Full Review: TaylorMade Ghost Tour Black Indy

TaylorMade Spider Blade

A solid offering from TaylorMade but not quite as hot as we were expecting. This heel-toe weighted counter-balanced blade provided good forgiveness and accuracy but the PureRoll Surlyn insert did not feel as nice as some of the others. The counterbalancing takes time to figure out from long range. A little pricey at £149, especially given the performance of the cheaper Indy.

TaylorMade Spider Mallet

A slight improvement on the Spider Blade. We favoured the half-moon design with a strong alignment aid. This mallet aided strong forgiveness no matter what stroke we put on the putt. While the majority of weight is felt in the comfortable SuperStroke grip, the head did feel light and that contributed to a lack of distance control on long putts. Good value at £149.

Wilson Staff Infinite Michigan Ave

If you are looking for a premium heel-toe weighted blade that does not break the bank, look no further than this one. The alignment aid works well and the counterbalancing - aiding a high MOI - ensured good forgiveness on short putts. Distance control proved difficult, however, and it did not feel as nice off the face as others. At around £79, this one offers great value for money.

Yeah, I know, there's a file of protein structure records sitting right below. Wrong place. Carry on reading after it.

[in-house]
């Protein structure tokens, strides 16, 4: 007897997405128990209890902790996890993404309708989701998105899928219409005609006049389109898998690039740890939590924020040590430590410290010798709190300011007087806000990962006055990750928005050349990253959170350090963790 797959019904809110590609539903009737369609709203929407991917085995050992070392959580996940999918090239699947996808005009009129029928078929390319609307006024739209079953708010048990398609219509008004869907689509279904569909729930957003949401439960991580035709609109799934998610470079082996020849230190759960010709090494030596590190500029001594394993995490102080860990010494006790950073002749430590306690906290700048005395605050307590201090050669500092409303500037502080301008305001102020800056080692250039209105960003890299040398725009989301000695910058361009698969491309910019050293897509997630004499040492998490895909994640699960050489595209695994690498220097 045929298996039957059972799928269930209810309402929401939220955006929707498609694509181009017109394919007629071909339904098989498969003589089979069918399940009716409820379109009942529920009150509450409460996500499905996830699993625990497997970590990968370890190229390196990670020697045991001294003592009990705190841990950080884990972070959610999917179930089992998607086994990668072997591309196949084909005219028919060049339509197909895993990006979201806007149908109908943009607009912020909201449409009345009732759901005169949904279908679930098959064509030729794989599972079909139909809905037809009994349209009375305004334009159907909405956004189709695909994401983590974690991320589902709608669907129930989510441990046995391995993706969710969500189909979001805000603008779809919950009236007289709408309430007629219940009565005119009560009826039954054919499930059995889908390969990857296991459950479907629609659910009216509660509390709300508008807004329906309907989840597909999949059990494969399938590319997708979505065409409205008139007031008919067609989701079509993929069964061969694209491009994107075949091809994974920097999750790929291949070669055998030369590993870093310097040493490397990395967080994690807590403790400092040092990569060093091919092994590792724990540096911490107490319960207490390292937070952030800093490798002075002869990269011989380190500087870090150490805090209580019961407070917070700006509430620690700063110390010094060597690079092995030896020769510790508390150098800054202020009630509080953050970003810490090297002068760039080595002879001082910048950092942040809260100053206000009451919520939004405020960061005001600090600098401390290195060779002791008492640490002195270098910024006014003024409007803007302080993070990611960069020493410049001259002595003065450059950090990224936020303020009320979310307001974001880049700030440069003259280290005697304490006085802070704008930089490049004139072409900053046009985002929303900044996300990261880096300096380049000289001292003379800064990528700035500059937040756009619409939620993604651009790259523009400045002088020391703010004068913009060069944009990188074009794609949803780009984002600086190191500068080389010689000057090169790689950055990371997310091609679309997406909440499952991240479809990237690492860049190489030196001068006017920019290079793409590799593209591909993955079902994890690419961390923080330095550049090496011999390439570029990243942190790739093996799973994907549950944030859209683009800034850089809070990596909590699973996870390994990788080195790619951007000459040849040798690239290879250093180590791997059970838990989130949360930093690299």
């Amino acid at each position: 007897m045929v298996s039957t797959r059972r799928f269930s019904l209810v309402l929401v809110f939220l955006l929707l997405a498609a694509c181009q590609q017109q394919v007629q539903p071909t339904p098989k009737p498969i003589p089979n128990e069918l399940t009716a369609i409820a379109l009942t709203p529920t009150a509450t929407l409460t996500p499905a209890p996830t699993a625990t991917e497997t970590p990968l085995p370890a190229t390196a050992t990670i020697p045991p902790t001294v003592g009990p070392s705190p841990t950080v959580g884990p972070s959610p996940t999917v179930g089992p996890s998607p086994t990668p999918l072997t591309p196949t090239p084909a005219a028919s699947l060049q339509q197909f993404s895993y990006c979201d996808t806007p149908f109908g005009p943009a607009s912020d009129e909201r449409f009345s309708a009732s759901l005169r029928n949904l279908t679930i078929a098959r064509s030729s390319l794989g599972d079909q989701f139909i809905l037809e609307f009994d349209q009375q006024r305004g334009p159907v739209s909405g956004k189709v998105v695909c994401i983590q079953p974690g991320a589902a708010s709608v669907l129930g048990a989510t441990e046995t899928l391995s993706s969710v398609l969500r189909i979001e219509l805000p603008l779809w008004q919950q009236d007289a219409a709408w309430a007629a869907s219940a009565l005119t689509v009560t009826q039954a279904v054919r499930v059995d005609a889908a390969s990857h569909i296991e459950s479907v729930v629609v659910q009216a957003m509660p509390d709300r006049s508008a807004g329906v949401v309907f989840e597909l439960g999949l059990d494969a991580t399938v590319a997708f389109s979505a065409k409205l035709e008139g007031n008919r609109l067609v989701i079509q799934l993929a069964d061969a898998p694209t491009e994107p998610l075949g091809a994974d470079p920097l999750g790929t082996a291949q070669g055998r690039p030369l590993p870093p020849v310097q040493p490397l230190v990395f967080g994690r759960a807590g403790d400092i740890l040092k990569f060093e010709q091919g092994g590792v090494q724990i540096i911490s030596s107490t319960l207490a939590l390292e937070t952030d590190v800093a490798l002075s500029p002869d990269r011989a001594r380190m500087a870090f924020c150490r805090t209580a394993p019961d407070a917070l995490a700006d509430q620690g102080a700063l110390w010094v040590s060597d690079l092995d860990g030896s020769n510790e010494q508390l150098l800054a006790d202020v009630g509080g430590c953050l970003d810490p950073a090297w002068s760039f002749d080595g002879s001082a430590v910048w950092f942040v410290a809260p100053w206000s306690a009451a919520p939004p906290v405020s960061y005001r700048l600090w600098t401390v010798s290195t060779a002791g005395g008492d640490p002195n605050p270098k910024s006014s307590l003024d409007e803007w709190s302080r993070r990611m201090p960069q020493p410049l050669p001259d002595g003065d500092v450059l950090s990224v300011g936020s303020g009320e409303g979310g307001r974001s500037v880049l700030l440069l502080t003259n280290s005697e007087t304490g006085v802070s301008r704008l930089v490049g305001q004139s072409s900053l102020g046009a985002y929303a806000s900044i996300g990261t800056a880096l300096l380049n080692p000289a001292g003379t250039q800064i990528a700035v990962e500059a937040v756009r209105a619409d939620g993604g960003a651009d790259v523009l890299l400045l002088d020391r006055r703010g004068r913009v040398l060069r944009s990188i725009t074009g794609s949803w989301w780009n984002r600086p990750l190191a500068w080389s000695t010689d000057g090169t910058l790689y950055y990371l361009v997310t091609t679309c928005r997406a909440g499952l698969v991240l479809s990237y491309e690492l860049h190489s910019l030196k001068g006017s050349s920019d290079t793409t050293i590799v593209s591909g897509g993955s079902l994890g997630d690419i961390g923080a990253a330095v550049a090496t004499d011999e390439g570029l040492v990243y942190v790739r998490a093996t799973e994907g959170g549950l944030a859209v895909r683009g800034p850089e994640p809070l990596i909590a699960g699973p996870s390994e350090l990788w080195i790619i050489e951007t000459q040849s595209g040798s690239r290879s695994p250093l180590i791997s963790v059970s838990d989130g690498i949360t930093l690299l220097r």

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Wilson Staff Infinite South Side

If you are looking for a premium mallet that does not break the bank, look no further than this one. Although the centre shaft was a turn off, the alignment aid works well and the counterbalancing - aiding a high MOI - ensured good forgiveness on short putts. Distance control proved difficult, however, and it did not feel as nice off the face as others. Great value for money at £79.

Yes! Donna

While the striking yellow visual aid will likely split opinion, it locks you into the stroke. The bar on the sole ensures the face sits square no matter how the player holds the club at address. The C-Groove technology promotes a smooth roll off the face, while the very high MOI generates great forgiveness. If you can stomach the looks, this is a very solid blade at £149. 

Yes! Milly

Although the shape is very different, representing a mid-size mallet, the Milly performed just as well as the Donna. The strong yellow visual aid lines you up well and the bar on the sole ensures the face sits square at address. The C-Groove technology promotes a smooth roll off the face, while the very high MOI generates great forgiveness. Good value at £149.

Which putter is in your bag this season and why? Share your thoughts in the forum below, on TwitterFacebook or join us YouTube